The 10 best Post video stories of 2020

There were so many stories to tell visually in 2020, many, inevitably, had connections to COVID, but there were plenty of others that the Post’s videographers documented throughout the year.

The following 10 videos are among the finest works of the year, some joyous and uplifting, some heartbreaking and touching by Visual Editor/photographer Thomas Cordova and some of the staff’s other creative reporters, including works by Cheantay Jensen, Crystal Niebla, Asia Morris and Steven Smith.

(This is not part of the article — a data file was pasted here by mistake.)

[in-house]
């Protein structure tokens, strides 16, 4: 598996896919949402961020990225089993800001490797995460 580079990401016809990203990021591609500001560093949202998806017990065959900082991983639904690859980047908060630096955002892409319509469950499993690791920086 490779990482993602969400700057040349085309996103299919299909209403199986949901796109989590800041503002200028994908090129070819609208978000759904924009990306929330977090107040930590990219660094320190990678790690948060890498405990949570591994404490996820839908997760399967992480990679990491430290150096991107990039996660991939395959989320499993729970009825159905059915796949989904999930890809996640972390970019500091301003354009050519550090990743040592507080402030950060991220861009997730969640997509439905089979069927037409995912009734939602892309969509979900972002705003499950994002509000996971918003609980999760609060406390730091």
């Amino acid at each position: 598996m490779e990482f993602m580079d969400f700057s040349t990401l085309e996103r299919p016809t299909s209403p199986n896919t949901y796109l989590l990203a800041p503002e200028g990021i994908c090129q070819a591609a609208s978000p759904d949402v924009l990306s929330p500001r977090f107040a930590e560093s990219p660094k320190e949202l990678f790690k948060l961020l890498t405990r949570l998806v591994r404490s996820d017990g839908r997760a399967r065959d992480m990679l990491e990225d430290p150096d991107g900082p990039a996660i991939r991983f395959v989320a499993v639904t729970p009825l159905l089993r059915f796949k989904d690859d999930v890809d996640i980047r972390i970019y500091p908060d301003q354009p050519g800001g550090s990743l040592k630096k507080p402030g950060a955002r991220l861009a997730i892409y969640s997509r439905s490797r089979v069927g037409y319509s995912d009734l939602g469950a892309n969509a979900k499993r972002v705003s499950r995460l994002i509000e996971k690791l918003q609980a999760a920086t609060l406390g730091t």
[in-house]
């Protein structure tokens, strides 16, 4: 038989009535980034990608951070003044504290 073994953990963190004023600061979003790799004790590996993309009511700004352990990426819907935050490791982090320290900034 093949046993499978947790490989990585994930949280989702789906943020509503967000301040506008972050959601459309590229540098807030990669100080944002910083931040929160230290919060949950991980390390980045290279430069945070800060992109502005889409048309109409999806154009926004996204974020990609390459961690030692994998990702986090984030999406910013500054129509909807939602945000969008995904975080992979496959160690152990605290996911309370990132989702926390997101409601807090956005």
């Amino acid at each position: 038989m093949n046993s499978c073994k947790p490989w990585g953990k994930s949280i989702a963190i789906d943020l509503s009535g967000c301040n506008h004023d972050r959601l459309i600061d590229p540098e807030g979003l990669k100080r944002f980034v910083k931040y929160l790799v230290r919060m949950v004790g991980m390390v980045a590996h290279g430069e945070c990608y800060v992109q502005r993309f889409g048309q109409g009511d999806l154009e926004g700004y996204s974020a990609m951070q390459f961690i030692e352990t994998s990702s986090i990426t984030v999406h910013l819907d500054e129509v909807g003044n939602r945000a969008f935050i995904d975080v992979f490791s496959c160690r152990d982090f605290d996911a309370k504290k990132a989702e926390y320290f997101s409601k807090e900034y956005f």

For the first time in 10 years, Yuri Williams, founder of A Future Superhero and Friends, had to stop doing the part of his charity work that he loved the most: visiting children’s hospitals suited up as a superhero. The hospitals that Williams would frequent requested he stop visiting to avoid “getting the children sicker than what they already are,” he said. It was then he realized that in a COVID-19 reality, his outreach efforts were going to look very different. Jacob Baruch, founder of Project Coffee Cup, always enjoyed the personal aspect that came with his outreach. In the decade he’s spent feeding and clothing the homeless, Baruch found that when he was able to build relationships with people, he could help zero in on their specific needs. Part of that was physical touch, a hug or pat on the shoulder. “Usually they’re shunned or ignored because they’re looked upon as less than because of their circumstances,” Baruch said. “But I found that offering that compassionate atmosphere and eventually getting to the point where you can hug them, it just unravels everything they’ve been holding onto.” Now, he has to keep his distance. Doing the work Williams and Baruch did before COVID-19 was challenging enough: Sparse resources and tremendous need meant there was always more they wished they could do. Now, things that were simple before, such as buying food in bulk at grocery stores or purchasing baby formula and diapers for single mothers, became a test of perseverance and luck. Read the full story here. Video by Cheantay Jensen.